Published: 05:00, 25 November 2021
Although the 1963 Great Train Robbery, which made anti-heroes of Ronnie Biggs, Buster Edwards and their gang of villains, may be the most famous railway heist - it was certainly not the first.
Way back in 1855 a boat train from London to Folkestone was targeted by crooks who made off with gold worth more than £1.3 million in today's money. Reporter Rhys Griffiths takes up this tale of greed, desperation and betrayal...
The South Eastern Railway boat train thundered across Kent as night fell, bound for Folkestone Harbour and connection with the steamer service to Boulogne from where passengers, goods and mail would continue on to Paris.
On board was a precious cargo, gold bars to the value of £12,000 and a quantity of gold coins, which had been loaded at London Bridge by Chaplin & Co carriers in three sealed boxes.
Having completed their journey across northern France with the Chemin de Fer du Nord, the safes in which the boxes travelled were opened and their seals broken.
The gold was gone and in their place were bags of lead shot. An international manhunt was on.
The destitution of Fanny Kay
Edward Agar was a career criminal with a skill for safe-cracking. He has been widely acknowledged as the brains behind the heist on the night of May 15.
His fellow conspirators were William Tester and James Burgess, two employees of the South Eastern Railway, and William Pierce, a former SER worker who had been dismissed from the company because of his gambling.
Their robbery of the night mail had been meticulously planned, helped by the inside knowledge of the workings of the railway the men possessed.
Because of the nature of the crime - taking the haul of precious metal as it made its way between London and Paris - the investigation was international in scope and suspicion fell all along the route the bullion would have took.
Despite the involvement of law enforcement professionals on both sides of the Channel, it appeared the culprits would never be found.
That was all to change the moment Fanny Kay walked into the infamous Newgate Prison in the City of London and demanded to speak to the governor.
Kay, who herself had previous worked on the railway, was Agar's lover and mother of his child.
When Agar was convicted of fraud over forged cheques he was sentenced to life and was to be transported to the penal colonies of Australia, never again to set eyes on his young child.
While awaiting transportation in Pentonville Prison, Agar used his lawyer to ask his accomplice William Pierce to pass a significant amount of money on to Kay to help support her and the infant.
Pierce would come to regret his decision not to pass on the cash as promised. By the summer of 1856, destitute and desperate, Fanny Kay was ready to tell all.
Turning gold into lead
Beginning its journey in London, the bullion the gang targeted would have been packed into wooden boxes, weighed and sealed before being transferred to the awaiting boat train at London Bridge.
At the station they were placed inside travelling safes made of iron and secured with two locks. The keys were then entrusted to railway staff in London and Folkestone and also to the captain of the cross-channel steamer.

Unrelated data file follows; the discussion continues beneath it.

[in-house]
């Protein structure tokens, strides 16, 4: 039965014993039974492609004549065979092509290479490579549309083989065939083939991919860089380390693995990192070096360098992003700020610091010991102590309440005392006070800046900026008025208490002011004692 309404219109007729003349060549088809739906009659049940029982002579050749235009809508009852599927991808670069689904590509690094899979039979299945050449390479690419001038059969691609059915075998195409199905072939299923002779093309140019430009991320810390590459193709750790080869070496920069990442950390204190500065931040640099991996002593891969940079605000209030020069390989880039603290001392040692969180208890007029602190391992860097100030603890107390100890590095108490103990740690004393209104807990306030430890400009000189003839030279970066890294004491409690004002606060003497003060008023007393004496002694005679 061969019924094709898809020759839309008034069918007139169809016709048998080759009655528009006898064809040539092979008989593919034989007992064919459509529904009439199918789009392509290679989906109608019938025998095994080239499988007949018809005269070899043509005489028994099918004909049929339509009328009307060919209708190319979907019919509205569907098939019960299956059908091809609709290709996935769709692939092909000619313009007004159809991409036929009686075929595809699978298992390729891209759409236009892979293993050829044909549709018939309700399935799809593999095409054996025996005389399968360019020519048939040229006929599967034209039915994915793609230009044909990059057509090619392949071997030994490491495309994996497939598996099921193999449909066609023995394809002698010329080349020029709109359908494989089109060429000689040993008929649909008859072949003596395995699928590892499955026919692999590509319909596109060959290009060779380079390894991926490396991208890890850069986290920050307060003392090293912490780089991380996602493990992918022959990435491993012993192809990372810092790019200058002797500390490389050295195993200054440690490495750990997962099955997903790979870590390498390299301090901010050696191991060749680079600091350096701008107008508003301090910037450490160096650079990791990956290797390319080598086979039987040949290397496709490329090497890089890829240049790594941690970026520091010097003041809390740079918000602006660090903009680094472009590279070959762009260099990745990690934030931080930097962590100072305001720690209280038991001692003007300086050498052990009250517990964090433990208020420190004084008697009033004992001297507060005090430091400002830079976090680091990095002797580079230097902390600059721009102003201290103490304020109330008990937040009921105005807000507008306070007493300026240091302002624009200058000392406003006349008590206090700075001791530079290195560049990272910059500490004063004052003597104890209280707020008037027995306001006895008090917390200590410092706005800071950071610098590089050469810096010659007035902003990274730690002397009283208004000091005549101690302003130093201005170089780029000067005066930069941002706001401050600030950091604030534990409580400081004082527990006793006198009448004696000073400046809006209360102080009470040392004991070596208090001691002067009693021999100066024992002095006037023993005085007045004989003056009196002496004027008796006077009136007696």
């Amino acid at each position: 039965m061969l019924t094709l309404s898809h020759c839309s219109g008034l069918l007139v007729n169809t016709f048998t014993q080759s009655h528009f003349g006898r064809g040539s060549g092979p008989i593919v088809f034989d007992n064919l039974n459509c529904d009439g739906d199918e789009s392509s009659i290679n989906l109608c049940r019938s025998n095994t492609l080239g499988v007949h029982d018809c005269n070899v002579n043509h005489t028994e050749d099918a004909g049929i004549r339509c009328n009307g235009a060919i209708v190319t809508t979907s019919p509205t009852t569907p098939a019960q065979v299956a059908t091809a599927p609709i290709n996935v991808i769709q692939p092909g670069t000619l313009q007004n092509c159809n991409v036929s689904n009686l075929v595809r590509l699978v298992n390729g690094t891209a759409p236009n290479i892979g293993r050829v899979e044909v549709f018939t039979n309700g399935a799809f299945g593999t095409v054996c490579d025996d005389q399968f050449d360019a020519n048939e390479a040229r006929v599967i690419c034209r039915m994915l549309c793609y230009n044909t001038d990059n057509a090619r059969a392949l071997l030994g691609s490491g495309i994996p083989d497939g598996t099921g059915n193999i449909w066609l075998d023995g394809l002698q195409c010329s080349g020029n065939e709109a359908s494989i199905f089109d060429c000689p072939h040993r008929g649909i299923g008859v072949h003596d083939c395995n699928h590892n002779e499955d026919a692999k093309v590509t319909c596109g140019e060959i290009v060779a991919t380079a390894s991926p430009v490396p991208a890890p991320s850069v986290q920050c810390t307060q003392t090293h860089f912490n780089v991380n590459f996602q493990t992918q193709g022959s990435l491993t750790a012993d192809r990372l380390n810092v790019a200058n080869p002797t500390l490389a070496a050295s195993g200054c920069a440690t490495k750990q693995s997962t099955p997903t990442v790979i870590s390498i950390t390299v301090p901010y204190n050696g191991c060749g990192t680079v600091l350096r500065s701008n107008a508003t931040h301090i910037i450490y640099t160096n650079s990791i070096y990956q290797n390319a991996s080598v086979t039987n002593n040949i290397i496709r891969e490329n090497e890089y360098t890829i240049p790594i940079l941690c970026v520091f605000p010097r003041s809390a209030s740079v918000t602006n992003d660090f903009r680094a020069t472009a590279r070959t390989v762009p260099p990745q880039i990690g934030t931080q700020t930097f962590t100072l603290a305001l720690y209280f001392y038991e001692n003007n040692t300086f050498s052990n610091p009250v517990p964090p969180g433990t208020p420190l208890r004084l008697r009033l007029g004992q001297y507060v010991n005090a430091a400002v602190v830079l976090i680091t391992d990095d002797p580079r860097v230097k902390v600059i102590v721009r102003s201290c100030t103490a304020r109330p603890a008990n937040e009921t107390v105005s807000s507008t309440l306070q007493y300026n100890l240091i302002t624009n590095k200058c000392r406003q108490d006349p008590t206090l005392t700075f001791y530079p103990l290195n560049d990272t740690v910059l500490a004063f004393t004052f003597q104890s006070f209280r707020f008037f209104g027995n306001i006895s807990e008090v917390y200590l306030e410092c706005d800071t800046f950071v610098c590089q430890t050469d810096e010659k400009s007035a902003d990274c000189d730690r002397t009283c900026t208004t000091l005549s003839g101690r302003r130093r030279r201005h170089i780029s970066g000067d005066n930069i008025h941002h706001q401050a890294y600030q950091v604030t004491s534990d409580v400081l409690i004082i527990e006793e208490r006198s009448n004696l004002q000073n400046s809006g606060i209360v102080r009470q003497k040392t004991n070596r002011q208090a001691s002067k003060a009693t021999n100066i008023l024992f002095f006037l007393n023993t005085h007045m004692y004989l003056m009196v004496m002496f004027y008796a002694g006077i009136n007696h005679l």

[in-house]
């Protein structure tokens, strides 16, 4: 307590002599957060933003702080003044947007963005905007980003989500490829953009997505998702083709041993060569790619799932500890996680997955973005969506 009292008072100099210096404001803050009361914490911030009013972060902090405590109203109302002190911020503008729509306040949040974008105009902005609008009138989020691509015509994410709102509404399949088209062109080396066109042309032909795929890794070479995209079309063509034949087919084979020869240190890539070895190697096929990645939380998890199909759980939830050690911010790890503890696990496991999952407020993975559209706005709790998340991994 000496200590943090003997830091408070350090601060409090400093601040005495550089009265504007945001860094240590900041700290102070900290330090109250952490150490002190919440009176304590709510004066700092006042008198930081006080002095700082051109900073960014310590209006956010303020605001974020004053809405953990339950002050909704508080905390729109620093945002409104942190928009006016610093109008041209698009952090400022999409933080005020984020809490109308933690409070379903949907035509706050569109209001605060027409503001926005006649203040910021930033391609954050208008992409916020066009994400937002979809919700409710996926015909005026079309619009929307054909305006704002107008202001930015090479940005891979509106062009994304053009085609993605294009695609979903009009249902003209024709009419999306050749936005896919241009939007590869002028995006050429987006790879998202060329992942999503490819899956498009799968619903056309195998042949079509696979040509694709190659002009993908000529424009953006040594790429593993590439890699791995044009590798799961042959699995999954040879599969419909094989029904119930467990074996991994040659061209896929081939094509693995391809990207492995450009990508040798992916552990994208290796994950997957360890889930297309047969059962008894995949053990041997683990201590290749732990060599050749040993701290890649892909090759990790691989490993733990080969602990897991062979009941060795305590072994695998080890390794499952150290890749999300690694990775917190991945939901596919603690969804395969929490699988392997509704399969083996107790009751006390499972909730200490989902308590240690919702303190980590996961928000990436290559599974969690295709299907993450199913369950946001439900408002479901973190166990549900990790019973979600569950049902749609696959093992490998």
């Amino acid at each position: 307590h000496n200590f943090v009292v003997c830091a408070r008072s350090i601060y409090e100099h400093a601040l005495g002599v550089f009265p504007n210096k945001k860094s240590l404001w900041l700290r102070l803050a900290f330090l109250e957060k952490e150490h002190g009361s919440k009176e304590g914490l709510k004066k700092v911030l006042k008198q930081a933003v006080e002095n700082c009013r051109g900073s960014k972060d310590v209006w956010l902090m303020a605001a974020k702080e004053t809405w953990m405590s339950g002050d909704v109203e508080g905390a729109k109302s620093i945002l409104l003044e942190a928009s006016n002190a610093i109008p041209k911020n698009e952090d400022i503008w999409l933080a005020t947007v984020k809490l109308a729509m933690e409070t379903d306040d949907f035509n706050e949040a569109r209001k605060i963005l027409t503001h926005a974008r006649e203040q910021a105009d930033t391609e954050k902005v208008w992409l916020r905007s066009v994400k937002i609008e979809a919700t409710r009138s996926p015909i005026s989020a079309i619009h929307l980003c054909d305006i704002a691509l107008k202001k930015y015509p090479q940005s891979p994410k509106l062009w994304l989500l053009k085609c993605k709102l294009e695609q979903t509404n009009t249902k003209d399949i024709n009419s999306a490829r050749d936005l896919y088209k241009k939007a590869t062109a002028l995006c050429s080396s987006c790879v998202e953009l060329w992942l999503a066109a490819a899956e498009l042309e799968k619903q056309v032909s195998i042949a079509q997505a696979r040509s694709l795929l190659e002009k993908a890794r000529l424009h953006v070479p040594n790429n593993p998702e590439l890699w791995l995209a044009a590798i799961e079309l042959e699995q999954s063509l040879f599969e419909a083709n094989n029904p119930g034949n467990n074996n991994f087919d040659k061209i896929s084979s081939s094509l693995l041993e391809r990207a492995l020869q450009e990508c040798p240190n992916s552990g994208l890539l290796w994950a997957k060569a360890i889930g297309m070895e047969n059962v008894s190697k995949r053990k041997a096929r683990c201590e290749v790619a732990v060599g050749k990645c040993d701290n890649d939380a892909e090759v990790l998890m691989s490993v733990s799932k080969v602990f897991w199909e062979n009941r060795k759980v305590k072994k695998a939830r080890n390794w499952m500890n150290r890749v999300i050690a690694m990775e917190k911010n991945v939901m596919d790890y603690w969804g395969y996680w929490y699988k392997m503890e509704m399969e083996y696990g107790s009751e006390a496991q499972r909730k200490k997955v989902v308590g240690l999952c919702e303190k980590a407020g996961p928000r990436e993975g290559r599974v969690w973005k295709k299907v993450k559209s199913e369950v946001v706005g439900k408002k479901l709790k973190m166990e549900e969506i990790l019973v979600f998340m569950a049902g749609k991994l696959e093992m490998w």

The audacious crime took months of planning, with members of the gang observing the precise operation by which the gold would be conveyed to Folkestone.
Although the theft itself was relatively straightforward - open the boxes, swap out the gold for lead shot, and reseal the containers - it did require access to the keys and ensuring Burgess was the guard on the night of the robbery.
Tester, who worked in the railway company's offices, was key. He ensured Burgess was aboard as the train pulled out of London Bridge, and helped Agar access safe keys.
Working fast as the train sped along the South Eastern mainline towards the coast, the gang methodically switched their booty for the bags of lead shot. Once the train arrived at the port they slipped from the guard's van and disappeared among the other passengers.
When the boxes arrived in Boulogne they were weighed and found to be light, but despite this they were conveyed to the French capital where they were opened and the scale of the crime became apparent.
A reward of £300 was offered for information leading to the apprehension of the thieves and detectives on both sides of the Channel were left chasing leads that never amounted to anything concrete.
For a year it looked as if the gang had successfully pulled off one of the greatest crimes of the fledgling railway age.
The conspiracy unravels
Fanny Kay told the police and the South Eastern Railway company everything. And her former lover Edward Agar - outraged by Pierce's treatment of the girl - corroborated her account.
Pierce, Tester and Burgess were brought in, and in January 1857 their trial was held at the Old Bailey amid a blaze of press interest in the sensational tale.
Agar's testimony, having turned Queen's evidence, was clear and convincing as he set out his role in the conspiracy.
It took the jury just minutes to find the three men guilty of larceny.
They had pulled off the most audacious plot, and in the process netted themselves a small fortune. All lost because of greed and a broken promise.